For example, it assumes that you’ll continue to work all the way up until age 62. What happens, however, if you retire before then? Obviously, the estimate will change. So don’t make plans based on the estimate alone because that’s all that the number really is.
Be sure to read more from the SSA themselves and speak to a qualified retirement advisor. Here is a good place to brush up on these rules.
Lastly, there are many things to consider when it comes to starting to take payments from Social Security. In many instances, it is beneficial to wait to take payments at your full retirement age rather than at age 62. Be sure to fully understand this issue and discuss this with qualified advisors.
Age 65: Medicare
All Americans are required to contribute a portion of their wages to Medicare. At age 65, you are finally eligible to sign up for and begin to receive benefits from this government-run health program. Part of the Medicare coverage is free (technically, you’ve paid for it as you’ve contributed for all of your working years before retirement, so “free” is a little deceiving) and part of it will cost you additional money. The additional portion that you may need to pay for is called Medicare Part B and is based on your MAGI – modified adjusted gross income.
To learn more about Medicare, click here.
Be sure to check out some of our Preferred Partners who specialize in Medicare conversations as well.
Age 70 1/2: Required Distributions
Many people are fortunate enough to not have to take withdrawals from their IRAs and other qualified retirement plans. They can make ends meet without having to draw down on these assets. When this is the case, they allow their investments to remain untouched and have the potential to continue to grow.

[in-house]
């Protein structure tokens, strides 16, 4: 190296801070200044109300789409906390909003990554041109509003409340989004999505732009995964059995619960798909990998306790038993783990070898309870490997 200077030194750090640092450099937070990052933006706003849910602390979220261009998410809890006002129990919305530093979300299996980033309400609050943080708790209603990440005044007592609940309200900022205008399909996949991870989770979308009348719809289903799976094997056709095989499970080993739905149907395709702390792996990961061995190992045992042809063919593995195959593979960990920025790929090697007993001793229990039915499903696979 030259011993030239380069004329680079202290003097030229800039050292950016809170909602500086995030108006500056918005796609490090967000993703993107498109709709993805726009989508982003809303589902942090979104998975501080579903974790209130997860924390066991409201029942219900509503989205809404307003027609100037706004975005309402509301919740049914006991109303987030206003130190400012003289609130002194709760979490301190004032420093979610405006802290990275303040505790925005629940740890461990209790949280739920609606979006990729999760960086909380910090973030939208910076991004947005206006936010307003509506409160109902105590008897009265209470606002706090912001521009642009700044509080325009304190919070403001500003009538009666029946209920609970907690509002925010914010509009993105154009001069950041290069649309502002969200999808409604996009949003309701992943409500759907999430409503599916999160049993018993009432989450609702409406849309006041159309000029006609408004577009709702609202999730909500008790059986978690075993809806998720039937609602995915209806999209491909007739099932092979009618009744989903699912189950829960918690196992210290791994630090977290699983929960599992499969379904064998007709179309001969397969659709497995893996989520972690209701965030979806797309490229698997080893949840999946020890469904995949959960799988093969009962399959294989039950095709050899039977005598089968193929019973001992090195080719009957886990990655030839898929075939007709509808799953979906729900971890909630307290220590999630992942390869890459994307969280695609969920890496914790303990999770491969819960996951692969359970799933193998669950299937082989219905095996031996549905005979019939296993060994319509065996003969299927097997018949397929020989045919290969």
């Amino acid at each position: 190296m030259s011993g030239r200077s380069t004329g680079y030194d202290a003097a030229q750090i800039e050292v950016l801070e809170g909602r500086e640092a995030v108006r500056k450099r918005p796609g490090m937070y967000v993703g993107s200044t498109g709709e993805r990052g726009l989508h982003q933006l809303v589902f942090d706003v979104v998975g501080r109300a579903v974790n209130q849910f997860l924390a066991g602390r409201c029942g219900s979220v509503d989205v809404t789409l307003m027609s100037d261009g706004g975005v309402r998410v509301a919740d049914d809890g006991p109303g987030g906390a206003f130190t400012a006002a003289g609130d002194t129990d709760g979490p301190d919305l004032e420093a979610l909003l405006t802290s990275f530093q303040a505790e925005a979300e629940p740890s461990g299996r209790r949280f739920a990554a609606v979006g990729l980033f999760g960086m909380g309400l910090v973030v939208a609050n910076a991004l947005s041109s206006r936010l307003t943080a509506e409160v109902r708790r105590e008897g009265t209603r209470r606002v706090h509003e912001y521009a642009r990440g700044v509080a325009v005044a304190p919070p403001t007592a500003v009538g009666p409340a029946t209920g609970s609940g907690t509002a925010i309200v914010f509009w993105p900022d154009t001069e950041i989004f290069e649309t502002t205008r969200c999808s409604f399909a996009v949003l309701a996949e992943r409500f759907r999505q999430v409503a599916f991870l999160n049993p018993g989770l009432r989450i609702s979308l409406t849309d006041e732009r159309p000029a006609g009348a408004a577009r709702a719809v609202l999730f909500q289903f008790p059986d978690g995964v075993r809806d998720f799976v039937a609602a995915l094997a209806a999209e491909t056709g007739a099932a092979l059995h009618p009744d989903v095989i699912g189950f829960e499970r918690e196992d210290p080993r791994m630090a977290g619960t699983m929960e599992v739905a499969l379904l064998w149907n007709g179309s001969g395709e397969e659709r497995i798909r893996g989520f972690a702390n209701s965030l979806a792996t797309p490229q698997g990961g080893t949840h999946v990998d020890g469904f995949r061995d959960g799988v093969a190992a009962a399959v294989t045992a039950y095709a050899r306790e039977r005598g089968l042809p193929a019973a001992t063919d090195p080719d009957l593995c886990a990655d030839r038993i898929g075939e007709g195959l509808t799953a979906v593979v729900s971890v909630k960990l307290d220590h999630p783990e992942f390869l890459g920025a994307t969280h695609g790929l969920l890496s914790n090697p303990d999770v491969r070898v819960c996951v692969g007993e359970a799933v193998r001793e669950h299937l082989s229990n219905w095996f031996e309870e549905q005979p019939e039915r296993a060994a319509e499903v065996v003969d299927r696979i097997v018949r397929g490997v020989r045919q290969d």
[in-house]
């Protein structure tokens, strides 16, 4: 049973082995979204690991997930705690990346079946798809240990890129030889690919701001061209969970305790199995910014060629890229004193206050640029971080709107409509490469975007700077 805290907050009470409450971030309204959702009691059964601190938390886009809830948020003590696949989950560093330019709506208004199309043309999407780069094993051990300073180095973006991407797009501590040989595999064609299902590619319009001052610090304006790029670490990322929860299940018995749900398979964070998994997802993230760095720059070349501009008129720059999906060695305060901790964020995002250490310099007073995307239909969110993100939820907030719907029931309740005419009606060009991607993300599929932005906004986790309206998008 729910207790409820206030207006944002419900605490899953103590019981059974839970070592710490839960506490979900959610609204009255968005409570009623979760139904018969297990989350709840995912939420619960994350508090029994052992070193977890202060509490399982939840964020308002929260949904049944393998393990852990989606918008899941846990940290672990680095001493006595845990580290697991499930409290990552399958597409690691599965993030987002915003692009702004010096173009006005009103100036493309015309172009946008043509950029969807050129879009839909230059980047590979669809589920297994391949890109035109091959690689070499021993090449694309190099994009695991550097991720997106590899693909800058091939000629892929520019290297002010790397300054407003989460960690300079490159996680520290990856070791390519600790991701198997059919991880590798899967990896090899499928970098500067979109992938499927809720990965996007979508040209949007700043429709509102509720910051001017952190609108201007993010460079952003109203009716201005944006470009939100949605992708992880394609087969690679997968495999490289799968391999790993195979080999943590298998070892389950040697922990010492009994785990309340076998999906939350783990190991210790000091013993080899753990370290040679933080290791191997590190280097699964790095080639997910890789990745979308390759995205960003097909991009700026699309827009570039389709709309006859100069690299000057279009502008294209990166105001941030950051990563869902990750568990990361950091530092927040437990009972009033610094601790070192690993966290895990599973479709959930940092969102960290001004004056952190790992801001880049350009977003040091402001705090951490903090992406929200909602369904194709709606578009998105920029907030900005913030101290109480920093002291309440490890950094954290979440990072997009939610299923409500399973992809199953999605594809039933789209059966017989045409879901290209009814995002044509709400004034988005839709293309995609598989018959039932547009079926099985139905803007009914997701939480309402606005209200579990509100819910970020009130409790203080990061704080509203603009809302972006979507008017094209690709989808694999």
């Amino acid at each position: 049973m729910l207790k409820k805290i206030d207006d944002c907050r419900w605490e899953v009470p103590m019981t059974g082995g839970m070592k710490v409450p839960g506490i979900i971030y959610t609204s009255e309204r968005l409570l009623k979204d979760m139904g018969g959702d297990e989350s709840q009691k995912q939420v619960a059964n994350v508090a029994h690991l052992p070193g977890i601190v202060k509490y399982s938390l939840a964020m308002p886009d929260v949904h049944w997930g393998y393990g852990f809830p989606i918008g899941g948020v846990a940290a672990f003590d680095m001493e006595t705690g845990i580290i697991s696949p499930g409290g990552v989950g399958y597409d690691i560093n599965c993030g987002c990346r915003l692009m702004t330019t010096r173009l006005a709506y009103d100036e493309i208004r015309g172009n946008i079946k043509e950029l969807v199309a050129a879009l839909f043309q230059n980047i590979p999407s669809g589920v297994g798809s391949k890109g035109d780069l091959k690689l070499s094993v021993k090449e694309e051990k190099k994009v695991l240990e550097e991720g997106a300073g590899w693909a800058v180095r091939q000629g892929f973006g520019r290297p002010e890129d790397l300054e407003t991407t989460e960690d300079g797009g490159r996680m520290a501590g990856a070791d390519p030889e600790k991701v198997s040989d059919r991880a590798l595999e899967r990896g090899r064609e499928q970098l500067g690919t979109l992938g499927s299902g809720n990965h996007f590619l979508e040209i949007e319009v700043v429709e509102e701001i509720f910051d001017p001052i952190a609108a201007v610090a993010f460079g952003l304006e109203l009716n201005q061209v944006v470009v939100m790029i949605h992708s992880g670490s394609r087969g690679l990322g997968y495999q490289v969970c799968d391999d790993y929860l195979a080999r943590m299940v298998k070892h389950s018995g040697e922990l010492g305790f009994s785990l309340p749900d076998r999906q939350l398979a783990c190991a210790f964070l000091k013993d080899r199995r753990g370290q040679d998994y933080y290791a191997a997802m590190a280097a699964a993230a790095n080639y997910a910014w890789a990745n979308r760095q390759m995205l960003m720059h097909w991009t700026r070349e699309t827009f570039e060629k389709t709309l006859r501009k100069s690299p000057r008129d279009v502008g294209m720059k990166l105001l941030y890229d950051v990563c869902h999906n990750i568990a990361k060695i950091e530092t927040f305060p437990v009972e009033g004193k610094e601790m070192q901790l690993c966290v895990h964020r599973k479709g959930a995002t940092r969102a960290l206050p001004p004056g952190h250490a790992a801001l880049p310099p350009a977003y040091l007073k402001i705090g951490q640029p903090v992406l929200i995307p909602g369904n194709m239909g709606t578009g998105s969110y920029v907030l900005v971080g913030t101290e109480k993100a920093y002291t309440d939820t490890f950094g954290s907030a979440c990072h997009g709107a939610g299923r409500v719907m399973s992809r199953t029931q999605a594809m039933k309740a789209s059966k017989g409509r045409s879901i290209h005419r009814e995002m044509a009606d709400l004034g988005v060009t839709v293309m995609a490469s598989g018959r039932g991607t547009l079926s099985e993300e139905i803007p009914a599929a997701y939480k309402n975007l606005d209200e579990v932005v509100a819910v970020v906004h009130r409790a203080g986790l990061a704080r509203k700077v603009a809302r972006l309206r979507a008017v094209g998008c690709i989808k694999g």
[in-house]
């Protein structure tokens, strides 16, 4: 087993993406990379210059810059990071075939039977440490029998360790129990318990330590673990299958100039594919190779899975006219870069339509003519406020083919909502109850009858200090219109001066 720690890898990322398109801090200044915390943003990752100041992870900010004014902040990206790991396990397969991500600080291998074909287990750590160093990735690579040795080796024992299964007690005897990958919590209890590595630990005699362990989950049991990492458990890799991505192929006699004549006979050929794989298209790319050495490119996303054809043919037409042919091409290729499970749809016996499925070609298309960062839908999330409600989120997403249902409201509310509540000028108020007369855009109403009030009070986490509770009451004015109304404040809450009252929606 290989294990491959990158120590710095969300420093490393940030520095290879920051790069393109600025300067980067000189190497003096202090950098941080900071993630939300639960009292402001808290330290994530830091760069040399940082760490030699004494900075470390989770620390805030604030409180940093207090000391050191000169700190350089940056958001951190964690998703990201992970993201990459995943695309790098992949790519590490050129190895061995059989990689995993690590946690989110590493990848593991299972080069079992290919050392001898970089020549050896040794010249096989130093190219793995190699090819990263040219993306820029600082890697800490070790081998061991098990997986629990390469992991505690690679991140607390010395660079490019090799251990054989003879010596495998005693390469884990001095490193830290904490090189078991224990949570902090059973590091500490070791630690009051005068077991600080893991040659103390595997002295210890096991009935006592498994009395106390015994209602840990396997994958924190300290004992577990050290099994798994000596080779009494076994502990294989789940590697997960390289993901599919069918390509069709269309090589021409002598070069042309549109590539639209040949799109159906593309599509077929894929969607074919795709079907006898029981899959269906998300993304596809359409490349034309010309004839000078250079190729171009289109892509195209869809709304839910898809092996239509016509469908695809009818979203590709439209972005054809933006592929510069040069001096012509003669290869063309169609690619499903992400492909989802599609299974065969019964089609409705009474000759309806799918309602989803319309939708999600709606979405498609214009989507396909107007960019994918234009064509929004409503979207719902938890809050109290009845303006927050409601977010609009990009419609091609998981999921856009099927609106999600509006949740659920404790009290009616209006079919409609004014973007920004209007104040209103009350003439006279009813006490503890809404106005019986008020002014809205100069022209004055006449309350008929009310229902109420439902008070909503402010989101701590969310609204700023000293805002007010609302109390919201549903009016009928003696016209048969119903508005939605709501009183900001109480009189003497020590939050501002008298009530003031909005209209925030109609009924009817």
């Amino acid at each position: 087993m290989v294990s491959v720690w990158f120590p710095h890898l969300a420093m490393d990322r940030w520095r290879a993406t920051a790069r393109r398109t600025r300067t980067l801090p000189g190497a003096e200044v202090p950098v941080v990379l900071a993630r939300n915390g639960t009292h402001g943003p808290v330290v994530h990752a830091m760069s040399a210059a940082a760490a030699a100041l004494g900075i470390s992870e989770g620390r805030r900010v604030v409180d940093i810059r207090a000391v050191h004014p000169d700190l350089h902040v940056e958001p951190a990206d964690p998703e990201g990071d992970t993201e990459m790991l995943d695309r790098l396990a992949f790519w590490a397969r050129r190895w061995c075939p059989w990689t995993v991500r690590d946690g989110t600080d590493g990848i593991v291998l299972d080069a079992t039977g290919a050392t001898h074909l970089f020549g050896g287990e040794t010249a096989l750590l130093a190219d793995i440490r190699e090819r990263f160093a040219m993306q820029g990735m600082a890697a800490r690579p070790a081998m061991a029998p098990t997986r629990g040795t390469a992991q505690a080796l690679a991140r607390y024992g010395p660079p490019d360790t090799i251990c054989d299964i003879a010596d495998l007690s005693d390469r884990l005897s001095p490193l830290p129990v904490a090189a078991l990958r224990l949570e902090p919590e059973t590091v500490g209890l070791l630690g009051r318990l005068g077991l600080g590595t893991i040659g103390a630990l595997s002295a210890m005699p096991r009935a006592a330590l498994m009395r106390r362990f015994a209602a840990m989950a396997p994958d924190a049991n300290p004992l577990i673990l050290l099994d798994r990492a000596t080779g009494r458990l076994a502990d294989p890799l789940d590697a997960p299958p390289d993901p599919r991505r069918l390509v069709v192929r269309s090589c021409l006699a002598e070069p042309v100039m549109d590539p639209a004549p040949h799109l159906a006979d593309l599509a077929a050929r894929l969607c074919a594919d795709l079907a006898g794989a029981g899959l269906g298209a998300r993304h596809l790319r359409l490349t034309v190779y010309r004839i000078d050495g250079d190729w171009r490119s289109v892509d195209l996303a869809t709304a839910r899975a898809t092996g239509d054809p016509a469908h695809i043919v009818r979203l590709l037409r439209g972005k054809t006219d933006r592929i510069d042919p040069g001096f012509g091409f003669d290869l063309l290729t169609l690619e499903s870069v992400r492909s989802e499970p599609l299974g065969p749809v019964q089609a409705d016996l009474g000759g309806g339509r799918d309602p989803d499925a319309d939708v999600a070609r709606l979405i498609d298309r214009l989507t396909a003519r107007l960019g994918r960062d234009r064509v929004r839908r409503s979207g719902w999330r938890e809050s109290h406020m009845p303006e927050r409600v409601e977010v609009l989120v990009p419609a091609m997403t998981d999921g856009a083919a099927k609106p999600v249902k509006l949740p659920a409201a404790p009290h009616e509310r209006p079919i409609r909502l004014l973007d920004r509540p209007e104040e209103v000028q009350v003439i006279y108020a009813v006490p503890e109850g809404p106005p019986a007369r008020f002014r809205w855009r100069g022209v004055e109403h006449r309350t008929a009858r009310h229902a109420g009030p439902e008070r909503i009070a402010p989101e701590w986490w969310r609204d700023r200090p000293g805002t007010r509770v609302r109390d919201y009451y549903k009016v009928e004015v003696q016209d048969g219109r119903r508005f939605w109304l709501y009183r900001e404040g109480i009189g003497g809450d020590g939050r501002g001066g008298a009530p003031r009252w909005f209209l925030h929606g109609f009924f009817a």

However, the government requires distributions at age 70 1/2 from all qualified retirement plans. But why?
The answer is simple.
When you invest in IRAs, 401Ks, and other similar retirement plans, you get a tax break at the time of the investment. Your money is invested without being taxed (tax-deferred). In a perfect world, if the money was never needed, you could simply let it grow and pass on the investment to your family at your death or at a time of your choosing.
But the government depends on tax dollars to operate. So this age-based rule requires that money is withdrawn for the simple fact that they have given you a tax break for all these years and now it’s time for Uncle Sam to get his share.
For those who fail to take distributions, there is, of course, a steep penalty that you’ll want to avoid. You can click here to learn more about this rule and the consequences of not taking withdrawals. As always, be sure to work closely with your advisors to keep up with this law and any others that you need to be aware of.
No matter where you are at in your retirement planning, it’s time to get serious. Don’t put off what you know to do today! Win with money at every stage of life.
**Disclosure: The information presented here is for informational purposes only. Please consult your advisors before making decisions regarding these issues.